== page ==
As per the rules of the Nayaka, the Europeans in the area were not allowed to decorate their houses with any color other than white. Hence, this area came to be called the ‘White Town’. The surrounding areas were populated by Indians who came in large numbers to partake in the commercial activities. Because of frequent riots between the local population and the Europeans, their respective areas were demarcated as ‘White Town’ and the ‘Black Town’. Fort St. George, White Town and Black Town were together called Madras. Andrew Cogan and Francis Day can be considered the founders of Madras.

Various areas which are now part of the city of Madras like Triplicane, Nungambakkam, Purasawalkam, Mylapore, Chennapatnam, etc. were later on added by the British in the 18th and early 19th centuries. Chennai was attacked by General Mir Jumla in 1646. In 1687, the region fell under the direct rule of the Mughal Emperor in Delhi. The Mughal Emperor issued Firmans which restored rights to the East India Company. The town was then ruled by British governors. The first president of Fort St. George was Elihu Yale. During his time as president from 1687 to 1692, many European settlers came to the region. This led to the establishment of a corporation and the institution of Mayor for Madras. Yale amassed a lot of wealth during his stint here. He later became a benefactor of the Collegiate School in the Colony of Connecticut (British America). This was later renamed Yale University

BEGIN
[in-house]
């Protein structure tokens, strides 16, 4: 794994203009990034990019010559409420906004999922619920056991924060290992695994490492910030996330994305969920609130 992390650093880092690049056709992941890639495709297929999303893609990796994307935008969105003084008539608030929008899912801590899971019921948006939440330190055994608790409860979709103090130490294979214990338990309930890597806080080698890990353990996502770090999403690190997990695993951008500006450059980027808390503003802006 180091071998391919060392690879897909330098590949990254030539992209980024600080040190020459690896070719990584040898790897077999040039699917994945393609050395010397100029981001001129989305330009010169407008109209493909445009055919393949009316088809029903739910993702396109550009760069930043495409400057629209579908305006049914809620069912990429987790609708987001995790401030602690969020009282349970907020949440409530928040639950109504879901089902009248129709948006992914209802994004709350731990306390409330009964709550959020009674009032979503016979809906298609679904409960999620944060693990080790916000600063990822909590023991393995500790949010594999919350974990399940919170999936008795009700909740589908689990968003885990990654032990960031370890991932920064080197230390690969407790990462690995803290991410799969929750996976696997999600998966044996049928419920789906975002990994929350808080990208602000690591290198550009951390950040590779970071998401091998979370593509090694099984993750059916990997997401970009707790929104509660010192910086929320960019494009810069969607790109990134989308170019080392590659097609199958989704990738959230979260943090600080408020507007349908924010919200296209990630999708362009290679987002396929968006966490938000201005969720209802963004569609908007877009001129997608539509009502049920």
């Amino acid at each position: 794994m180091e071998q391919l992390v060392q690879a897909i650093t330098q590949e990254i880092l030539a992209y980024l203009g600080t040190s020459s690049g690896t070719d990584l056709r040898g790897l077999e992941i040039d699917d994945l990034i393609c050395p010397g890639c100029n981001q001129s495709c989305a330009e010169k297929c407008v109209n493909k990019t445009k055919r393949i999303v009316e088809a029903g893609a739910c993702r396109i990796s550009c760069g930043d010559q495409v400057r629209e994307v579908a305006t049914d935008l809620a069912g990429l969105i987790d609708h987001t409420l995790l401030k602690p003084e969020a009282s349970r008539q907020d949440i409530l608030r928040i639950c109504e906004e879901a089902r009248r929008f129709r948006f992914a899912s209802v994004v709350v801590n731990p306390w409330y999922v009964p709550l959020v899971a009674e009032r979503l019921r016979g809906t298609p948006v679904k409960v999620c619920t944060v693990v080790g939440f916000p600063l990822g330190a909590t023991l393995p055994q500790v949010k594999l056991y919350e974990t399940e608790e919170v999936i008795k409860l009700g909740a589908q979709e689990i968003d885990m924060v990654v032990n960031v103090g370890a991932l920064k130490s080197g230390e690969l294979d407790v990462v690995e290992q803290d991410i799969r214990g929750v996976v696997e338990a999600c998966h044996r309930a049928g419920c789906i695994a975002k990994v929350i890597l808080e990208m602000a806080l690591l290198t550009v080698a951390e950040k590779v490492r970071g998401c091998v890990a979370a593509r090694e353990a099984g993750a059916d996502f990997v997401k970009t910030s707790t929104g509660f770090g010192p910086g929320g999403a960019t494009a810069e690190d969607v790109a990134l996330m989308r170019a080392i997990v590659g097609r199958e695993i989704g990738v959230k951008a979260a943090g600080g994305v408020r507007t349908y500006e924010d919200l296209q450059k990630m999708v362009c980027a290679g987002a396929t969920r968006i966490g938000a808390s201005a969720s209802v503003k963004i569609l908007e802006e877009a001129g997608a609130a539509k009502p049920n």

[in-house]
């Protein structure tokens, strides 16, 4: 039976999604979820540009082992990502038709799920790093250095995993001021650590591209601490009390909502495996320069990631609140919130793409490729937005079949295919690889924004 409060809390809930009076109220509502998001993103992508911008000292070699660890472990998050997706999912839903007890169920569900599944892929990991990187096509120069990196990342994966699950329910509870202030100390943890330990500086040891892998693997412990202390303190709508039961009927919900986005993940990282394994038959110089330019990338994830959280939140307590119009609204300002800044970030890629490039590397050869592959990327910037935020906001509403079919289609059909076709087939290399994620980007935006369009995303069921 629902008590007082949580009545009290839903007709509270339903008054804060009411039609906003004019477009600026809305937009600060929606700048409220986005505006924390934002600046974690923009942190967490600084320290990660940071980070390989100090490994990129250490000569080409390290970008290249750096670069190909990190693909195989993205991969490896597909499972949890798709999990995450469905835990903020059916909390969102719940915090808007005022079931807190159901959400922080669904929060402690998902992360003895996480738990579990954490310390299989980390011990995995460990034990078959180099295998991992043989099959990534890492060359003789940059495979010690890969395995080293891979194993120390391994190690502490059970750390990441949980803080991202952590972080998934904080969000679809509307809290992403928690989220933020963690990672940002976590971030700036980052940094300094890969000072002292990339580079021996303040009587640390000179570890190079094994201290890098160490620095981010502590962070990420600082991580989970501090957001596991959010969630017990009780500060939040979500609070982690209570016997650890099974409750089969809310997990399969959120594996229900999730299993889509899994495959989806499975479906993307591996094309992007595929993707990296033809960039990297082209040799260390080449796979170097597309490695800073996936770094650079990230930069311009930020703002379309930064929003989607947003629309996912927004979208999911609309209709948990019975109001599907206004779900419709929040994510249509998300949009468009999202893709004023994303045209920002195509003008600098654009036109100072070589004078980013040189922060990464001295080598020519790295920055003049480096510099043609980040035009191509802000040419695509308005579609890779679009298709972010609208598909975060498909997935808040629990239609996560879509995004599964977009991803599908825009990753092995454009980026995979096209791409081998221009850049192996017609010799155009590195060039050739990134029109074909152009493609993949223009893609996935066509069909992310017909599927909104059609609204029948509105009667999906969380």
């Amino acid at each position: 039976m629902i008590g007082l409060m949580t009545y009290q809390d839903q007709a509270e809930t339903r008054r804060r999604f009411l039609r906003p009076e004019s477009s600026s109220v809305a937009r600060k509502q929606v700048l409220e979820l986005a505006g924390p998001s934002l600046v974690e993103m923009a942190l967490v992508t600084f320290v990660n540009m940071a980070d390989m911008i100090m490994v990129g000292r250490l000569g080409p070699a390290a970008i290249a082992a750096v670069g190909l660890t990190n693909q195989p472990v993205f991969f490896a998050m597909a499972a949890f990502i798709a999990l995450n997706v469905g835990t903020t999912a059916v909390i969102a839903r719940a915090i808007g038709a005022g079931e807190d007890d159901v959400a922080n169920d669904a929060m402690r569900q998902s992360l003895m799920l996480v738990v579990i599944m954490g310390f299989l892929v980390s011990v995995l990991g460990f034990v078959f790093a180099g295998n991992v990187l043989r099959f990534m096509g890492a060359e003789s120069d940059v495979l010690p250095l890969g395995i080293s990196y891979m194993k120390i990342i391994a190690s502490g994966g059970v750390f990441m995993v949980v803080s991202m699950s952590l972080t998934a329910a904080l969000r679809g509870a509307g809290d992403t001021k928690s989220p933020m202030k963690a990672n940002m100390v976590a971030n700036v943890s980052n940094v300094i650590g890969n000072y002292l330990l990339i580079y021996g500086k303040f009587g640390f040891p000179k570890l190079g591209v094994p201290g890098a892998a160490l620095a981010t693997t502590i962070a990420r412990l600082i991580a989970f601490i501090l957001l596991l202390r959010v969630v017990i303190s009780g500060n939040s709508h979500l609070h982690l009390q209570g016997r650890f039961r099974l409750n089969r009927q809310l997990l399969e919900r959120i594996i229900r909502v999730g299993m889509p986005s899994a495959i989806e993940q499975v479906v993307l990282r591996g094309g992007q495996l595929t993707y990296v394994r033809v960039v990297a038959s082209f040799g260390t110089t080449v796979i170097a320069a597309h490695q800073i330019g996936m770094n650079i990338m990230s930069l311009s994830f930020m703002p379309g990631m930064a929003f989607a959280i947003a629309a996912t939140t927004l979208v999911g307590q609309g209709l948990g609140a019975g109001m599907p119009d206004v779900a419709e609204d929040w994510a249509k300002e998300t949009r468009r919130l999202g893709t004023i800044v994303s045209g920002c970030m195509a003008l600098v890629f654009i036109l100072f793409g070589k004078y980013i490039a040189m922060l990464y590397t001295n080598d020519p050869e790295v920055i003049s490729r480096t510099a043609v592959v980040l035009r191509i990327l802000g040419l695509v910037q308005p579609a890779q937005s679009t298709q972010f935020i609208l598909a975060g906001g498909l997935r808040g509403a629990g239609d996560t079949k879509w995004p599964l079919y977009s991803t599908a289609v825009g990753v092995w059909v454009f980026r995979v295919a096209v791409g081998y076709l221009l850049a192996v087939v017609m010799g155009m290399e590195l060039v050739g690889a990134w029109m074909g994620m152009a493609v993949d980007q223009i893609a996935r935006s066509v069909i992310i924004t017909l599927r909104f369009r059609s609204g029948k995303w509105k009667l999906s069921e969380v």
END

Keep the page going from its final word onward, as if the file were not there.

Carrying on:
Madras was briefly controlled by the French from 1746 to 1748 after the Battle of Madras. which happened during the War of the Austrian Succession in Europe when French-English rivalry was going on. British captured it back as per the Treaty of Aix-la-Chapelle. Madras was an important place for the colonialists because of the port there. The city became an important trading center between India and Europe after the development of the harbor.